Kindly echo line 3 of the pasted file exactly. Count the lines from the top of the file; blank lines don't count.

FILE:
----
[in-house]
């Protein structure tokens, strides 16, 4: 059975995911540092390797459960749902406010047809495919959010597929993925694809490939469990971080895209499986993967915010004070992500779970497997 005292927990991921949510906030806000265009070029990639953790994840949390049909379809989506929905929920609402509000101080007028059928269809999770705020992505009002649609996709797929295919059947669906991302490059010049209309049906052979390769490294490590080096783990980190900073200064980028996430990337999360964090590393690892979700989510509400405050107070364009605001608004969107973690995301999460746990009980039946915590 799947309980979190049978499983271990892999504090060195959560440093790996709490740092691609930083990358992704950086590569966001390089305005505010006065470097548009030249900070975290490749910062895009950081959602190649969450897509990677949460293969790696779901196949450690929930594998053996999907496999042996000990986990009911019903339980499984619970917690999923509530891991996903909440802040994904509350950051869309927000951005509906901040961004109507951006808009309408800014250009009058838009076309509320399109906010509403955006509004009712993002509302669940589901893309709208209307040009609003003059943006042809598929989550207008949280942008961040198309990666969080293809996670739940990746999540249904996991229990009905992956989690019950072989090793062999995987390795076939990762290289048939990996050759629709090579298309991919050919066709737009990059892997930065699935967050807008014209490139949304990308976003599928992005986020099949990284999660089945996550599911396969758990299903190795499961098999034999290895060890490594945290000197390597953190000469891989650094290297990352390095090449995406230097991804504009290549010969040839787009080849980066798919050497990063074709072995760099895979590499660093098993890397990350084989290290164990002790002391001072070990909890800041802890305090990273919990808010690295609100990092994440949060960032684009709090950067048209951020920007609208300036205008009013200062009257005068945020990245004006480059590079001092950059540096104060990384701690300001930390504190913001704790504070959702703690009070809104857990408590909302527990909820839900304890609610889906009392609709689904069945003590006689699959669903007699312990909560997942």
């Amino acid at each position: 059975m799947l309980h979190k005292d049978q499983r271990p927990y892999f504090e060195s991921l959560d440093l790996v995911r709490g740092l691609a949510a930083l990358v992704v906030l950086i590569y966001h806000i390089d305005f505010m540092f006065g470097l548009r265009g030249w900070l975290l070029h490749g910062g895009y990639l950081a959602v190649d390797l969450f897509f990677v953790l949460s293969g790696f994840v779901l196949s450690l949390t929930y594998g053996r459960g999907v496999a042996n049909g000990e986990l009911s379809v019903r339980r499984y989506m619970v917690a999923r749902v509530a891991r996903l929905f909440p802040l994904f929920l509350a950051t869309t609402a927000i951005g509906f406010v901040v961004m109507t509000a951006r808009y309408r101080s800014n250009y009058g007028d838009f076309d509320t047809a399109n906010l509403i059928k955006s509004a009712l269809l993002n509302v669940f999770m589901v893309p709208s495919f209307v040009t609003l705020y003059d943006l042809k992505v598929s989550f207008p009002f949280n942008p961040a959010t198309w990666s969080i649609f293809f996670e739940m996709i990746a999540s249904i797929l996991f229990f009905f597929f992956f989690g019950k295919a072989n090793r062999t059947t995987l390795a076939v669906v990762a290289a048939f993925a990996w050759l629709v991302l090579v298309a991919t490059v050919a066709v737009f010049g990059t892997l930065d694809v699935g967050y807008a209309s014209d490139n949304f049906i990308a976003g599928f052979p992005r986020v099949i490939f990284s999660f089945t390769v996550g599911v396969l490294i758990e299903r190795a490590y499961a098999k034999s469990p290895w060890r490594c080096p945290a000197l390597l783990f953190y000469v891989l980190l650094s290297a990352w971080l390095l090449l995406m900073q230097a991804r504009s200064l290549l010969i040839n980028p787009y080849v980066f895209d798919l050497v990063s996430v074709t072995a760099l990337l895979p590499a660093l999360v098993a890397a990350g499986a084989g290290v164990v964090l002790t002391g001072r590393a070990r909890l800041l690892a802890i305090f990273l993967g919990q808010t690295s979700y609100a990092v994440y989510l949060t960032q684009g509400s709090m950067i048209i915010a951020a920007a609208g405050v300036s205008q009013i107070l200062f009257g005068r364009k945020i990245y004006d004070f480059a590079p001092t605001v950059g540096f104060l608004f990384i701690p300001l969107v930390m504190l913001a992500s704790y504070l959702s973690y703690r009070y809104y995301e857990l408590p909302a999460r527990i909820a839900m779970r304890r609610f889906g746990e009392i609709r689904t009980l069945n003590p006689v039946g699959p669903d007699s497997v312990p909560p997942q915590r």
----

């Amino acid at each position: 059975m799947l309980h979190k005292d049978q499983r271990p927990y892999f504090e060195s991921l959560d440093l790996v995911r709490g740092l691609a949510a930083l990358v992704v906030l950086i590569y966001h806000i390089d305005f505010m540092f006065g470097l548009r265009g030249w900070l975290l070029h490749g910062g895009y990639l950081a959602v190649d390797l969450f897509f990677v953790l949460s293969g790696f994840v779901l196949s450690l949390t929930y594998g053996r459960g999907v496999a042996n049909g000990e986990l009911s379809v019903r339980r499984y989506m619970v917690a999923r749902v509530a891991r996903l929905f909440p802040l994904f929920l509350a950051t869309t609402a927000i951005g509906f406010v901040v961004m109507t509000a951006r808009y309408r101080s800014n250009y009058g007028d838009f076309d509320t047809a399109n906010l509403i059928k955006s509004a009712l269809l993002n509302v669940f999770m589901v893309p709208s495919f209307v040009t609003l705020y003059d943006l042809k992505v598929s989550f207008p009002f949280n942008p961040a959010t198309w990666s969080i649609f293809f996670e739940m996709i990746a999540s249904i797929l996991f229990f009905f597929f992956f989690g019950k295919a072989n090793r062999t059947t995987l390795a076939v669906v990762a290289a048939f993925a990996w050759l629709v991302l090579v298309a991919t490059v050919a066709v737009f010049g990059t892997l930065d694809v699935g967050y807008a209309s014209d490139n949304f049906i990308a976003g599928f052979p992005r986020v099949i490939f990284s999660f089945t390769v996550g599911v396969l490294i758990e299903r190795a490590y499961a098999k034999s469990p290895w060890r490594c080096p945290a000197l390597l783990f953190y000469v891989l980190l650094s290297a990352w971080l390095l090449l995406m900073q230097a991804r504009s200064l290549l010969i040839n980028p787009y080849v980066f895209d798919l050497v990063s996430v074709t072995a760099l990337l895979p590499a660093l999360v098993a890397a990350g499986a084989g290290v164990v964090l002790t002391g001072r590393a070990r909890l800041l690892a802890i305090f990273l993967g919990q808010t690295s979700y609100a990092v994440y989510l949060t960032q684009g509400s709090m950067i048209i915010a951020a920007a609208g405050v300036s205008q009013i107070l200062f009257g005068r364009k945020i990245y004006d004070f480059a590079p001092t605001v950059g540096f104060l608004f990384i701690p300001l969107v930390m504190l913001a992500s704790y504070l959702s973690y703690r009070y809104y995301e857990l408590p909302a999460r527990i909820a839900m779970r304890r609610f889906g746990e009392i609709r689904t009980l069945n003590p006689v039946g699959p669903d007699s497997v312990p909560p997942q915590r």